An Eastbourne man has changed his outlook on life thanks to finding his calling during lockdown.

Justin Rollings, 53, who lives in the Meads area of Eastbourne, has overcome a turbulent few years, made even tougher during the covid-19 pandemic, by creating stunning abstract seascapes using resin.

Having graduated from Wimbledon School of Art in 1999, Justin has always enjoyed being creative. But the necessity to make a living meant Justin focussed his attention on a managerial career in media and marketing.

Justin said, “I’ve always been creative, and it never really leaves you, but that took a bit of a back seat while I made a career for myself. I would dabble with creative things every so often, upcycling furniture and starting little creative DIY projects, but it was never enough to pay the bills and was more of a hobby or pastime.”

However, in 2019, Justin was made redundant from his job following a merger.

Justin continued, “Losing my job was incredibly tough. I had some personal things going on and had recently bought a flat in the Meads. At that time, there weren’t many jobs around. I got by with some DIY jobs and revisited furniture making, producing some bespoke pieces with resin inlays, but I struggled to make ends meet. It was a really tough time for me.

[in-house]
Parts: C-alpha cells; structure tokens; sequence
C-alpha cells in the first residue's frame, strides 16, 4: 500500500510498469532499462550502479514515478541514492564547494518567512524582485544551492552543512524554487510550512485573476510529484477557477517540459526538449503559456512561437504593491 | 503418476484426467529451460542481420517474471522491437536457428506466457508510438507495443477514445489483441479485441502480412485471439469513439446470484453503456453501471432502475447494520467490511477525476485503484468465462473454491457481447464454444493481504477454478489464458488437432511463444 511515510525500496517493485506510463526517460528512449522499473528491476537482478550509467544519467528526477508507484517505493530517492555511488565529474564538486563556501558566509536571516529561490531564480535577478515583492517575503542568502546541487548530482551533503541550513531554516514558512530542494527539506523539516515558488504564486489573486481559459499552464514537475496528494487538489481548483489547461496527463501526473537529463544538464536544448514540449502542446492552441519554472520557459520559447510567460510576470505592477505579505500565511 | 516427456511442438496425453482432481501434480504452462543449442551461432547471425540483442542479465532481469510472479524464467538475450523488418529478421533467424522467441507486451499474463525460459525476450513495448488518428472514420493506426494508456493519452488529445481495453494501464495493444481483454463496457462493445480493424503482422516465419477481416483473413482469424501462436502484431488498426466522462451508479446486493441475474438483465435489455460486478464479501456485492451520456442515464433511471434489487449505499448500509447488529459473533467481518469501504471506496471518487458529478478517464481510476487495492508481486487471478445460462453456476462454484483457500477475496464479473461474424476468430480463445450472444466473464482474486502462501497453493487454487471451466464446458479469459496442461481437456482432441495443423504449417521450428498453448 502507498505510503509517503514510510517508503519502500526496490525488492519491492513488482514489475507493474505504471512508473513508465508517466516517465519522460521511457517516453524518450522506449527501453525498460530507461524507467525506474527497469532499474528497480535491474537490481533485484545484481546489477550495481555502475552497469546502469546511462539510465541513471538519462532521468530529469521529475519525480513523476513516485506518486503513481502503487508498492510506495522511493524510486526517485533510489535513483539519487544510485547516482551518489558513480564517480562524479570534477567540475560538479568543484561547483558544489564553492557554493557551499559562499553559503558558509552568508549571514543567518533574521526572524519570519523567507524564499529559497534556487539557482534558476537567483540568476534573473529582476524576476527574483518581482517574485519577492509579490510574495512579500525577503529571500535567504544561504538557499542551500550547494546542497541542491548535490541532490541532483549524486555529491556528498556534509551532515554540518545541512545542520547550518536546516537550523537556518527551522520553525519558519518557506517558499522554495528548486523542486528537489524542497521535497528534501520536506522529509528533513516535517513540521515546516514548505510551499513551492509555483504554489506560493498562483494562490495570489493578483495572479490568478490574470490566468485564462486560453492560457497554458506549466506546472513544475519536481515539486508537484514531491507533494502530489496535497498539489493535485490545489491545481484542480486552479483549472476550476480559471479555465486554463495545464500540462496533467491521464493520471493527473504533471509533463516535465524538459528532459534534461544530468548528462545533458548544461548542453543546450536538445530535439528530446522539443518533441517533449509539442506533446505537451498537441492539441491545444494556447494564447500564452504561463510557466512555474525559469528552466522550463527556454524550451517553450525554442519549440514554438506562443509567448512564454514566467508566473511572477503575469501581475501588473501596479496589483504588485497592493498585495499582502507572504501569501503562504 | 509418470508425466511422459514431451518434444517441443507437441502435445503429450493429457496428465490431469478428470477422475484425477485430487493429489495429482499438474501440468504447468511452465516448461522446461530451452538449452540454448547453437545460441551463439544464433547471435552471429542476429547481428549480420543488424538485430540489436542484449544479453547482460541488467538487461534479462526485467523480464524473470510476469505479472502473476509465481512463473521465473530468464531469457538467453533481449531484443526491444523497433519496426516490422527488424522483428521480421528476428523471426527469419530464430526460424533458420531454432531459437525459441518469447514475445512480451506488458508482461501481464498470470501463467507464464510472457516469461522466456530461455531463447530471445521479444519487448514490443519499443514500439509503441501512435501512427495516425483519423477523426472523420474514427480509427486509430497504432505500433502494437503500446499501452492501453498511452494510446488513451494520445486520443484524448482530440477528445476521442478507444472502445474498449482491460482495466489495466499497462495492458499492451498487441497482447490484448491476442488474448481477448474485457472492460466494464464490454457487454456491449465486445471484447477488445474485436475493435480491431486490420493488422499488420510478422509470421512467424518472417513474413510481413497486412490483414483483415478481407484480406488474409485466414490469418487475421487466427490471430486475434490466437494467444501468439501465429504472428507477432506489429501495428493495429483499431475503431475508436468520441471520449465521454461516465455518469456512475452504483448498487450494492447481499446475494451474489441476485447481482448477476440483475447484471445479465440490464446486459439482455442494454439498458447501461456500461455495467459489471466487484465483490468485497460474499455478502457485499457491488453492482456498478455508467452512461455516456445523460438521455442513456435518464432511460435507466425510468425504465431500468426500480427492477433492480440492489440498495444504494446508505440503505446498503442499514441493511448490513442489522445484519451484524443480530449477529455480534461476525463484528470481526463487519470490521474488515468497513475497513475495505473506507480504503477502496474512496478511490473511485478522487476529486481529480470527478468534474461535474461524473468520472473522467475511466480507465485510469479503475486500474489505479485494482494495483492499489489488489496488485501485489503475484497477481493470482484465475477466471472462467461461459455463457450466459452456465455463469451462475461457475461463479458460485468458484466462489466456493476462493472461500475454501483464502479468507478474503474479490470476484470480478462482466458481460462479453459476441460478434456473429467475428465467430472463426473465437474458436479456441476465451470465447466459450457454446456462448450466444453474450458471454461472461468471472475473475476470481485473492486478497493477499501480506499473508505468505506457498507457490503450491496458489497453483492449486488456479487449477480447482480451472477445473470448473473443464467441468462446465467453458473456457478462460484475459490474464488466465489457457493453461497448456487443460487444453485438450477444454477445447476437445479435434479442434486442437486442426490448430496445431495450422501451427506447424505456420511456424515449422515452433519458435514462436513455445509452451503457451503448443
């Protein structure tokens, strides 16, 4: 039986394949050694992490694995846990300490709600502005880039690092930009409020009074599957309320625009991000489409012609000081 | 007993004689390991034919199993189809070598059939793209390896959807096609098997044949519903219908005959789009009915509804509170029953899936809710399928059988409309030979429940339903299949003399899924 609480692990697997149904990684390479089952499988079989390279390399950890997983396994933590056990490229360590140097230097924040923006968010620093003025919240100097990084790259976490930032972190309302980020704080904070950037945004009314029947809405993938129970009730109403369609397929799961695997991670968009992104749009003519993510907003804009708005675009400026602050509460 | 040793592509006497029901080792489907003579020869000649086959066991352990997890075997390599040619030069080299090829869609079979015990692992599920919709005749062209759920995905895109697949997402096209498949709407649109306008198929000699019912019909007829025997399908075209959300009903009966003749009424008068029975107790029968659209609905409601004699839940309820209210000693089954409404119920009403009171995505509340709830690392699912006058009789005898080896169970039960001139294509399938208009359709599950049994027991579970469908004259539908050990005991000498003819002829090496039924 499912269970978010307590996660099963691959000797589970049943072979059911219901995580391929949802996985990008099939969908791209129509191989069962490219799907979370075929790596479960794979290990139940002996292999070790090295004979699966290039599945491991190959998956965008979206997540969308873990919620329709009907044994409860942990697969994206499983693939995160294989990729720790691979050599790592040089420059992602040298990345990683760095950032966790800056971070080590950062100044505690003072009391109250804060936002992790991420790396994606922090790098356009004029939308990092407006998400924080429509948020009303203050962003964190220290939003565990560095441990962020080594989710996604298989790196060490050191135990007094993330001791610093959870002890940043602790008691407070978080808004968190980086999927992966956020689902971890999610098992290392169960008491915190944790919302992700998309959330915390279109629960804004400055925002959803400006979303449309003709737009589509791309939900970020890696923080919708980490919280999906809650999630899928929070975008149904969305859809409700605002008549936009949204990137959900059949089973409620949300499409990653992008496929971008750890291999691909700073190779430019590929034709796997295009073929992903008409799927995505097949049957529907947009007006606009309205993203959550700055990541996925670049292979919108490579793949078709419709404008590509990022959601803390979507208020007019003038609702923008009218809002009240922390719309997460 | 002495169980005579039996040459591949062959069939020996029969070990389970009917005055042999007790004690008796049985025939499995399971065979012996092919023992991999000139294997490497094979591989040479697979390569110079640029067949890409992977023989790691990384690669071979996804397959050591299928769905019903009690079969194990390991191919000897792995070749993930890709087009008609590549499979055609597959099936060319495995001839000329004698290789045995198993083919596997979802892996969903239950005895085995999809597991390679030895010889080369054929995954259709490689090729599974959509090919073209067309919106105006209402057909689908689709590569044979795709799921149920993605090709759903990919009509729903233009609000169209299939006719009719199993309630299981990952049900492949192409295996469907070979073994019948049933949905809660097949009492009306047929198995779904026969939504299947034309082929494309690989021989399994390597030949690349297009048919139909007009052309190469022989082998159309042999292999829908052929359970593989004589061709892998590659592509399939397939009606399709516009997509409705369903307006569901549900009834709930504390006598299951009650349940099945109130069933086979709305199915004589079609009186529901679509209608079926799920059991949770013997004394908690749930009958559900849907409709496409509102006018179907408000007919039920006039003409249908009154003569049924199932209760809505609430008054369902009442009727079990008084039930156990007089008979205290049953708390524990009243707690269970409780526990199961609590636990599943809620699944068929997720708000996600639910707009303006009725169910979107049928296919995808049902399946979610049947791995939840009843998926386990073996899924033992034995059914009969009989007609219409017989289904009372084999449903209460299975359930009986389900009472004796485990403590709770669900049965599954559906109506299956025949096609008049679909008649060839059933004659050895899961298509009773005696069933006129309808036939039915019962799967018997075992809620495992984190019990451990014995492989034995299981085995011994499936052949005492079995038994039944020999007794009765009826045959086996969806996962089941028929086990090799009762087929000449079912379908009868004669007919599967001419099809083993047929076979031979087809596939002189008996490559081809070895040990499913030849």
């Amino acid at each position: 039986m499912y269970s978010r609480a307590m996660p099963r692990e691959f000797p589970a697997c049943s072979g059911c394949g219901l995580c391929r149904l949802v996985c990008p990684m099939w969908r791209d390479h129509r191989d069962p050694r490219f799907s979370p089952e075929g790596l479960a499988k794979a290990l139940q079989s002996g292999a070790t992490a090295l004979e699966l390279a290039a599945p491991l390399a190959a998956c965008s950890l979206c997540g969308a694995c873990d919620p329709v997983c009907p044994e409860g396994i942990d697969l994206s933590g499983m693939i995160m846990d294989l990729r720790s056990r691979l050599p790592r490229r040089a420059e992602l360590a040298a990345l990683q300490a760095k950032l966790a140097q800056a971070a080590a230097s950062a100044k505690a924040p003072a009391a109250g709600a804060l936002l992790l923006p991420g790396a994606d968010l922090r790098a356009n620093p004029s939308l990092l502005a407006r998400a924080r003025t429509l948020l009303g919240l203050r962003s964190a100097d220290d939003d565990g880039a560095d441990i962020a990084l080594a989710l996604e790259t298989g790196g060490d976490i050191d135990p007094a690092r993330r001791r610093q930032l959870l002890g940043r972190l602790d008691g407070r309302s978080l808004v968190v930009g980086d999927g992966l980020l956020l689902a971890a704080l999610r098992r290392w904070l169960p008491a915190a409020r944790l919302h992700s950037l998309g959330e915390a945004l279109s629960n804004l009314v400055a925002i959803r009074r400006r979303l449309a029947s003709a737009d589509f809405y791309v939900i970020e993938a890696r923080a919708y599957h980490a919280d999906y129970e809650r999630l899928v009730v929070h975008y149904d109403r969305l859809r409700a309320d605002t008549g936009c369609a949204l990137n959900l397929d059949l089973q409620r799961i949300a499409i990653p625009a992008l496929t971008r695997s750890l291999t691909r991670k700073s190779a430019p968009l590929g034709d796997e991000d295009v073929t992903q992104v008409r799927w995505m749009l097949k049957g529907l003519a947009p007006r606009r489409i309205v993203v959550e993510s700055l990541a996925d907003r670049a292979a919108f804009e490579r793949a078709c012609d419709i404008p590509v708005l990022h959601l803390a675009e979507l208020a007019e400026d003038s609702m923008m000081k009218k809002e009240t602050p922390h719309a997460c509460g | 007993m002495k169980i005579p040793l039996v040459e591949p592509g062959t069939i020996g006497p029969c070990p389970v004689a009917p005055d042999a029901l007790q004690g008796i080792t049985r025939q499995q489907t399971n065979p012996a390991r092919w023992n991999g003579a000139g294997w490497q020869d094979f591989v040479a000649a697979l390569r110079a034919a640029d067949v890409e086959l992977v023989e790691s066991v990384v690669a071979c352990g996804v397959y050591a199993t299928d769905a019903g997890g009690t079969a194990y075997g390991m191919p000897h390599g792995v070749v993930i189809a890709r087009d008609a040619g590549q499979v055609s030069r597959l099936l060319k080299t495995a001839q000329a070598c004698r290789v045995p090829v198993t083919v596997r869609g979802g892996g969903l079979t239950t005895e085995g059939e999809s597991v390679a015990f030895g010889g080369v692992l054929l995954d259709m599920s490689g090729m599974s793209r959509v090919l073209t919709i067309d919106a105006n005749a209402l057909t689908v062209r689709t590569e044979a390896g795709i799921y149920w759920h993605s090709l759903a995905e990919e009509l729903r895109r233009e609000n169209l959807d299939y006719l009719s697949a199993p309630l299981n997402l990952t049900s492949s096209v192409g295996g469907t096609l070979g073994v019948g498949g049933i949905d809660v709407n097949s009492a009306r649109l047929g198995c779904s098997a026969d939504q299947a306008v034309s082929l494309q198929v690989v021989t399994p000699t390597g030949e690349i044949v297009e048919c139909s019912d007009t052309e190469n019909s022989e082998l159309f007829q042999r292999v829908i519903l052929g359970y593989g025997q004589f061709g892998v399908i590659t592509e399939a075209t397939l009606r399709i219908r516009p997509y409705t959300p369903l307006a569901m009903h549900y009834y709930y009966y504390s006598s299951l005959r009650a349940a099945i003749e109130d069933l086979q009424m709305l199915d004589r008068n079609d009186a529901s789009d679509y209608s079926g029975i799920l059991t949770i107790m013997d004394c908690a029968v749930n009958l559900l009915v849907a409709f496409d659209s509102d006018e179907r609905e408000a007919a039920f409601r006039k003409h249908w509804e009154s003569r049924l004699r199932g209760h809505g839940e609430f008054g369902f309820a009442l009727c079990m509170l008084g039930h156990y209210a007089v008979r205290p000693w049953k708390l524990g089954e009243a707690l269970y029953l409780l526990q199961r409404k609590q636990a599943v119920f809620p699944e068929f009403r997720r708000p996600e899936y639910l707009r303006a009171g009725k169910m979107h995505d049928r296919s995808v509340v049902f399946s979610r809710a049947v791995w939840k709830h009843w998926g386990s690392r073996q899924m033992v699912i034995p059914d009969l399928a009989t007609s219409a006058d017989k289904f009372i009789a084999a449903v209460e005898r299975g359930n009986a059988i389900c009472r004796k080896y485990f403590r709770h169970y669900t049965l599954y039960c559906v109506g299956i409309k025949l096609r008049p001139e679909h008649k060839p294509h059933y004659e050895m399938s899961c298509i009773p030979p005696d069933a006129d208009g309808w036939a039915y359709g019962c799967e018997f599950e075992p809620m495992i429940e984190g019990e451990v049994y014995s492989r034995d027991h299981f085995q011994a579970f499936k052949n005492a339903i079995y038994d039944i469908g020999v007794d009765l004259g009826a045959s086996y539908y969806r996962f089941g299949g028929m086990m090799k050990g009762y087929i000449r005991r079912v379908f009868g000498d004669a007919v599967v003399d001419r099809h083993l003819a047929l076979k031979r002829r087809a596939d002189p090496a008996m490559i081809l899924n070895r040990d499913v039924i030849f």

“But then, 9 months later, the pandemic hit, and that was even tougher. Like so many others, I really struggled during lockdown. I couldn’t work, and it was a lonely time. But keeping busy, being creative and experimenting with resin provided me with an escape.”

Having lived in Sussex for most of his life, Justin has always felt a strong connection to the sea and the dramatic South East coastline.

Justin said, “Once the first few months of lockdown had passed, and we were allowed to leave the house for exercise, I made the most of my beautiful surroundings. I visited the seafront at different times of the day to experience the breathtaking sunrises and sunsets. My calling to the sea gave me valuable time to reflect on life, and it became a sanctuary for me. I wanted to recreate a piece of this at home, so that’s when I started to create my art.”

Justin’s spare room is stocked with resin, colourings, canvas, perspex, and other types of craft materials and tools. Although Justin’s striking resin seascapes started as a hobby and a means to mental wellness, it has grown into something even more fulfilling.

He continued, “After sharing some of my work on Facebook, I was overwhelmed with supportive comments and people asking if they could buy my work. I hadn’t really thought about selling my

art because this was therapy for me. But knowing others enjoyed my art and wanted it in their homes was a great feeling.”

Justin now hopes his journey and his art can inspire others.

Justin added, “The pandemic has been awful, but I’m an example that you can pick yourself up and prioritise your mental health and wellbeing. I hope my art can inspire others to seize any opportunities that come their way and do something they love because, in the long run, it will all be worth it.”

If you would like to view Justin’s work, then he will be exhibiting at the Crown pub in Hastings from mid- March to mid-April.

His stunning seascapes are also available to buy online via his website,, Not On Amazon, Etsy, and at an independent retailer One Day in Battle on Battle high street